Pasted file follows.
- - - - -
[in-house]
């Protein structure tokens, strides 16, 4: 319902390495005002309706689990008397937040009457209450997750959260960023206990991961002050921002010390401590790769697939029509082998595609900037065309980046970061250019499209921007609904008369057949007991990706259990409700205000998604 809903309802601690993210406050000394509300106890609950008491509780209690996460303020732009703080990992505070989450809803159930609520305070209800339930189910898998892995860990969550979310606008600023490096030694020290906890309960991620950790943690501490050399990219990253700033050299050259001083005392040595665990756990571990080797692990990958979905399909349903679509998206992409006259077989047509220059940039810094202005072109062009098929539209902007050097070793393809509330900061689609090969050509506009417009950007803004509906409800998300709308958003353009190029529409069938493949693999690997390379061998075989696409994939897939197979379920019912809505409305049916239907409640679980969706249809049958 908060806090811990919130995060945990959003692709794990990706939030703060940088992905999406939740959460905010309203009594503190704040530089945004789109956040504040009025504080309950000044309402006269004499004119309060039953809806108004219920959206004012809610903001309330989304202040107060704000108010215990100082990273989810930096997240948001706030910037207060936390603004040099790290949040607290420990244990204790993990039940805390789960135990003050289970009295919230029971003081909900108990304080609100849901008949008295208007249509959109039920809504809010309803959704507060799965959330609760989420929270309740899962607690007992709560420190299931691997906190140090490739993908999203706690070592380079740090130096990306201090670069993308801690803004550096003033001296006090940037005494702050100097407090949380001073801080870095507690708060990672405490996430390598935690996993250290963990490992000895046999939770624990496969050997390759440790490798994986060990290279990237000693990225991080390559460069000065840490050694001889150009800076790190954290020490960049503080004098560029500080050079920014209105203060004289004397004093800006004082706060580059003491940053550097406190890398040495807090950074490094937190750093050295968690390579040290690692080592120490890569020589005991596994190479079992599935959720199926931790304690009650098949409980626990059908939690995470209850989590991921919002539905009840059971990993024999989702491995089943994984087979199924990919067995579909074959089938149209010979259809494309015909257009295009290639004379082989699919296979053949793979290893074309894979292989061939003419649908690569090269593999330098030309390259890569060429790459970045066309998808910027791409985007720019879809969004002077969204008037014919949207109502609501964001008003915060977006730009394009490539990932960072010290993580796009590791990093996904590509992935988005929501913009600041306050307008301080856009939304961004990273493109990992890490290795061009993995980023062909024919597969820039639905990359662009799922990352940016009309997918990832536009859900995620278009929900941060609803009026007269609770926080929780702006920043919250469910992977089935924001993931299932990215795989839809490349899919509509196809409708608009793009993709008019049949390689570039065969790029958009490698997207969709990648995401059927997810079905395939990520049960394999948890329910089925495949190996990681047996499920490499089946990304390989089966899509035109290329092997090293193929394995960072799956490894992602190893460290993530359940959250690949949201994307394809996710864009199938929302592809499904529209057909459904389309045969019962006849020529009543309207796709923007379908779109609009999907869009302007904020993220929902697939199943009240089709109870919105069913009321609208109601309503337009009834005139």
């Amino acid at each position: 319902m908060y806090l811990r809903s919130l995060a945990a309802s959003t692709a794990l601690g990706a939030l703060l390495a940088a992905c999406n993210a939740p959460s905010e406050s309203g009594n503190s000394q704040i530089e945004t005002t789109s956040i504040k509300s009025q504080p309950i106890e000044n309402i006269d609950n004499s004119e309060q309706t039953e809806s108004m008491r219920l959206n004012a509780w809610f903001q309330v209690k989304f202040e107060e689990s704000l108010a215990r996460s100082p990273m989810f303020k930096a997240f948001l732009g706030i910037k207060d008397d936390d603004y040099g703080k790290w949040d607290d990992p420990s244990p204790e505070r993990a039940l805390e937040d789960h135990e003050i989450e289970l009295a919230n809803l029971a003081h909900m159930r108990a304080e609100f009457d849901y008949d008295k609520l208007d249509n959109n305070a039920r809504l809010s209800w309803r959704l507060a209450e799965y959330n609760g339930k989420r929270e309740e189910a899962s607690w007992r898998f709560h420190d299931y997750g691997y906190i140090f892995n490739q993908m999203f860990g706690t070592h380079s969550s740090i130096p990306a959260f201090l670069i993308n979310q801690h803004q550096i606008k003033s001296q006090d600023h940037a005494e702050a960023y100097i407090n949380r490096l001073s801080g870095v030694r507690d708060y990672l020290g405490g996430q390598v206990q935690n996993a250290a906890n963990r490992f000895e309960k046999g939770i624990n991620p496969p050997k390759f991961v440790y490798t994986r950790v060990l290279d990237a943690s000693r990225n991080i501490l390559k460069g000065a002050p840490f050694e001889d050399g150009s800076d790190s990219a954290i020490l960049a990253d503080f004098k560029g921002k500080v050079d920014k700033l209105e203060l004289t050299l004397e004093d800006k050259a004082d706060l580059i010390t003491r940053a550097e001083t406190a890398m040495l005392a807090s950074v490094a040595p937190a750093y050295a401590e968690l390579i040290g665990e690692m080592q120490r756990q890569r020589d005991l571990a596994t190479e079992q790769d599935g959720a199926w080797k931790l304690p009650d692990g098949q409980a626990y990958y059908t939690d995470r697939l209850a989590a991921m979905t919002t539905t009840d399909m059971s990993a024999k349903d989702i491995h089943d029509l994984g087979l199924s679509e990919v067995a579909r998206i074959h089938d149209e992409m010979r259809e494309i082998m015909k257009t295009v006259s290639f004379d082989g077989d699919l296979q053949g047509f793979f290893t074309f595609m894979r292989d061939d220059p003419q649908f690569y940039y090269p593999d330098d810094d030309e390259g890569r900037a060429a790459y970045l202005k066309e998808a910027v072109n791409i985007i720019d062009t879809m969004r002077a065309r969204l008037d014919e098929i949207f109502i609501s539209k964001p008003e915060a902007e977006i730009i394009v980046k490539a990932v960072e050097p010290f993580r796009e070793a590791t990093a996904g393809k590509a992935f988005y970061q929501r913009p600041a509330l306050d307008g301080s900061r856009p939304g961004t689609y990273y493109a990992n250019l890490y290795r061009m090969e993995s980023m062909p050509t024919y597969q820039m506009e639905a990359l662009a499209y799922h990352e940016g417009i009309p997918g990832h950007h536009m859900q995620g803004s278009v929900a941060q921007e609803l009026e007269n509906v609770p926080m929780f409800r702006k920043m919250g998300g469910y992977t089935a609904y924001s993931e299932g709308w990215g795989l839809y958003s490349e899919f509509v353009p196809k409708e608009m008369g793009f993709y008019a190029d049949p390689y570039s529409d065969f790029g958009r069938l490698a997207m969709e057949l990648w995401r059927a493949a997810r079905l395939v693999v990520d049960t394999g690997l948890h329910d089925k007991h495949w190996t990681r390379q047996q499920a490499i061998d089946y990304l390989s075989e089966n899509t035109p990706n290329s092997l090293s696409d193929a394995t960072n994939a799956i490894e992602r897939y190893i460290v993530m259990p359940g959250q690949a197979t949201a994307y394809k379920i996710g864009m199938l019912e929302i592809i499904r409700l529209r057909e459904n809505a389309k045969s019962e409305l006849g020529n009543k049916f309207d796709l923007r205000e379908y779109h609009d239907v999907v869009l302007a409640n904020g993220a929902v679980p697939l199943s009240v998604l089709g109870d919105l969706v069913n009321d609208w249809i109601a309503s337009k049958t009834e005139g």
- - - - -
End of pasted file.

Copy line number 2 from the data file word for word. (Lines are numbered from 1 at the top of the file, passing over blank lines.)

């Protein structure tokens, strides 16, 4: 319902390495005002309706689990008397937040009457209450997750959260960023206990991961002050921002010390401590790769697939029509082998595609900037065309980046970061250019499209921007609904008369057949007991990706259990409700205000998604 809903309802601690993210406050000394509300106890609950008491509780209690996460303020732009703080990992505070989450809803159930609520305070209800339930189910898998892995860990969550979310606008600023490096030694020290906890309960991620950790943690501490050399990219990253700033050299050259001083005392040595665990756990571990080797692990990958979905399909349903679509998206992409006259077989047509220059940039810094202005072109062009098929539209902007050097070793393809509330900061689609090969050509506009417009950007803004509906409800998300709308958003353009190029529409069938493949693999690997390379061998075989696409994939897939197979379920019912809505409305049916239907409640679980969706249809049958 908060806090811990919130995060945990959003692709794990990706939030703060940088992905999406939740959460905010309203009594503190704040530089945004789109956040504040009025504080309950000044309402006269004499004119309060039953809806108004219920959206004012809610903001309330989304202040107060704000108010215990100082990273989810930096997240948001706030910037207060936390603004040099790290949040607290420990244990204790993990039940805390789960135990003050289970009295919230029971003081909900108990304080609100849901008949008295208007249509959109039920809504809010309803959704507060799965959330609760989420929270309740899962607690007992709560420190299931691997906190140090490739993908999203706690070592380079740090130096990306201090670069993308801690803004550096003033001296006090940037005494702050100097407090949380001073801080870095507690708060990672405490996430390598935690996993250290963990490992000895046999939770624990496969050997390759440790490798994986060990290279990237000693990225991080390559460069000065840490050694001889150009800076790190954290020490960049503080004098560029500080050079920014209105203060004289004397004093800006004082706060580059003491940053550097406190890398040495807090950074490094937190750093050295968690390579040290690692080592120490890569020589005991596994190479079992599935959720199926931790304690009650098949409980626990059908939690995470209850989590991921919002539905009840059971990993024999989702491995089943994984087979199924990919067995579909074959089938149209010979259809494309015909257009295009290639004379082989699919296979053949793979290893074309894979292989061939003419649908690569090269593999330098030309390259890569060429790459970045066309998808910027791409985007720019879809969004002077969204008037014919949207109502609501964001008003915060977006730009394009490539990932960072010290993580796009590791990093996904590509992935988005929501913009600041306050307008301080856009939304961004990273493109990992890490290795061009993995980023062909024919597969820039639905990359662009799922990352940016009309997918990832536009859900995620278009929900941060609803009026007269609770926080929780702006920043919250469910992977089935924001993931299932990215795989839809490349899919509509196809409708608009793009993709008019049949390689570039065969790029958009490698997207969709990648995401059927997810079905395939990520049960394999948890329910089925495949190996990681047996499920490499089946990304390989089966899509035109290329092997090293193929394995960072799956490894992602190893460290993530359940959250690949949201994307394809996710864009199938929302592809499904529209057909459904389309045969019962006849020529009543309207796709923007379908779109609009999907869009302007904020993220929902697939199943009240089709109870919105069913009321609208109601309503337009009834005139």